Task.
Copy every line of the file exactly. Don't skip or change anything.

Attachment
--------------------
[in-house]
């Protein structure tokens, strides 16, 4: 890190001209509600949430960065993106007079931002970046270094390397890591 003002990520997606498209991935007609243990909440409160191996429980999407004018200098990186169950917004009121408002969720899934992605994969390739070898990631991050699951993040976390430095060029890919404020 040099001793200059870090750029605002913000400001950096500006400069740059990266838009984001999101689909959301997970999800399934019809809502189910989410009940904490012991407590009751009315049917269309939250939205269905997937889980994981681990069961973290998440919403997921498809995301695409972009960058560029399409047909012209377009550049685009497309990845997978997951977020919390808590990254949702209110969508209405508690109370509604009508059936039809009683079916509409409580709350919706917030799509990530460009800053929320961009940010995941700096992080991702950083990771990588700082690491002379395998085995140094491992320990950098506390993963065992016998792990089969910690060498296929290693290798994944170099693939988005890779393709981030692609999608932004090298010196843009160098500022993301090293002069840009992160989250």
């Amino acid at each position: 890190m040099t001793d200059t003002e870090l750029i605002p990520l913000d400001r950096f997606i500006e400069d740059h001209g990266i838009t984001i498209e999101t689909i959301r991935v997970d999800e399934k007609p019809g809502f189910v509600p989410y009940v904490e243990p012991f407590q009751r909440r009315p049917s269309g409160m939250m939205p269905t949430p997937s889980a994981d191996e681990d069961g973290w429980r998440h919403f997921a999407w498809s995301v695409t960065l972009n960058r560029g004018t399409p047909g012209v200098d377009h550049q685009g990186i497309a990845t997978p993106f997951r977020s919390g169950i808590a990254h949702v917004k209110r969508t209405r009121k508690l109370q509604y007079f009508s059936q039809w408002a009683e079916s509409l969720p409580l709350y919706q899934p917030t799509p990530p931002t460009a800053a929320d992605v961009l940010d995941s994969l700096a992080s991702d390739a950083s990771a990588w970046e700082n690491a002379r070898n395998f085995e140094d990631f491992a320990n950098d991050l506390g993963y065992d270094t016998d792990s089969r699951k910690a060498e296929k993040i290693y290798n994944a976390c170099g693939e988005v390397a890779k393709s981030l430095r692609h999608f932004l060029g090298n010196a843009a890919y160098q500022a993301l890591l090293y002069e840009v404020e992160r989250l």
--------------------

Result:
[in-house]
């Protein structure tokens, strides 16, 4: 890190001209509600949430960065993106007079931002970046270094390397890591 003002990520997606498209991935007609243990909440409160191996429980999407004018200098990186169950917004009121408002969720899934992605994969390739070898990631991050699951993040976390430095060029890919404020 040099001793200059870090750029605002913000400001950096500006400069740059990266838009984001999101689909959301997970999800399934019809809502189910989410009940904490012991407590009751009315049917269309939250939205269905997937889980994981681990069961973290998440919403997921498809995301695409972009960058560029399409047909012209377009550049685009497309990845997978997951977020919390808590990254949702209110969508209405508690109370509604009508059936039809009683079916509409409580709350919706917030799509990530460009800053929320961009940010995941700096992080991702950083990771990588700082690491002379395998085995140094491992320990950098506390993963065992016998792990089969910690060498296929290693290798994944170099693939988005890779393709981030692609999608932004090298010196843009160098500022993301090293002069840009992160989250």
């Amino acid at each position: 890190m040099t001793d200059t003002e870090l750029i605002p990520l913000d400001r950096f997606i500006e400069d740059h001209g990266i838009t984001i498209e999101t689909i959301r991935v997970d999800e399934k007609p019809g809502f189910v509600p989410y009940v904490e243990p012991f407590q009751r909440r009315p049917s269309g409160m939250m939205p269905t949430p997937s889980a994981d191996e681990d069961g973290w429980r998440h919403f997921a999407w498809s995301v695409t960065l972009n960058r560029g004018t399409p047909g012209v200098d377009h550049q685009g990186i497309a990845t997978p993106f997951r977020s919390g169950i808590a990254h949702v917004k209110r969508t209405r009121k508690l109370q509604y007079f009508s059936q039809w408002a009683e079916s509409l969720p409580l709350y919706q899934p917030t799509p990530p931002t460009a800053a929320d992605v961009l940010d995941s994969l700096a992080s991702d390739a950083s990771a990588w970046e700082n690491a002379r070898n395998f085995e140094d990631f491992a320990n950098d991050l506390g993963y065992d270094t016998d792990s089969r699951k910690a060498e296929k993040i290693y290798n994944a976390c170099g693939e988005v390397a890779k393709s981030l430095r692609h999608f932004l060029g090298n010196a843009a890919y160098q500022a993301l890591l090293y002069e840009v404020e992160r989250l």